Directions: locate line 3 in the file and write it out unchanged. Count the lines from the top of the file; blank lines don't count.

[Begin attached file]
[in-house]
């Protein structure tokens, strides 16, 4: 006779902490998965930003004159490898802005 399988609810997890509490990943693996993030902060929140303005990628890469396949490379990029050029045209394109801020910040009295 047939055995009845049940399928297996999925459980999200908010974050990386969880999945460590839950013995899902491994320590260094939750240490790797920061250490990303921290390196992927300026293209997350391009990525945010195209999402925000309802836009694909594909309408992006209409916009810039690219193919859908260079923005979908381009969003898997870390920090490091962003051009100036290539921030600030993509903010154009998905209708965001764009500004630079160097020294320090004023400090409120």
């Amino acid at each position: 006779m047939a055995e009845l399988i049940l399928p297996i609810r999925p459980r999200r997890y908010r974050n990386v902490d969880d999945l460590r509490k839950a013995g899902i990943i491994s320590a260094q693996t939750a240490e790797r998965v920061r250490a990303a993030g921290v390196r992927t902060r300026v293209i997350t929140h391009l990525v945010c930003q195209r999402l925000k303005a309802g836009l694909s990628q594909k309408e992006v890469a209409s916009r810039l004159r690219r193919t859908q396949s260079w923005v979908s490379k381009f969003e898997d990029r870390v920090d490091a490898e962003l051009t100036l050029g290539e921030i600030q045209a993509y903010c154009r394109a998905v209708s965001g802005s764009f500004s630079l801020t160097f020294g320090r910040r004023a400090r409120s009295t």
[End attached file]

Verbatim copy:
């Amino acid at each position: 006779m047939a055995e009845l399988i049940l399928p297996i609810r999925p459980r999200r997890y908010r974050n990386v902490d969880d999945l460590r509490k839950a013995g899902i990943i491994s320590a260094q693996t939750a240490e790797r998965v920061r250490a990303a993030g921290v390196r992927t902060r300026v293209i997350t929140h391009l990525v945010c930003q195209r999402l925000k303005a309802g836009l694909s990628q594909k309408e992006v890469a209409s916009r810039l004159r690219r193919t859908q396949s260079w923005v979908s490379k381009f969003e898997d990029r870390v920090d490091a490898e962003l051009t100036l050029g290539e921030i600030q045209a993509y903010c154009r394109a998905v209708s965001g802005s764009f500004s630079l801020t160097f020294g320090r910040r004023a400090r409120s009295t």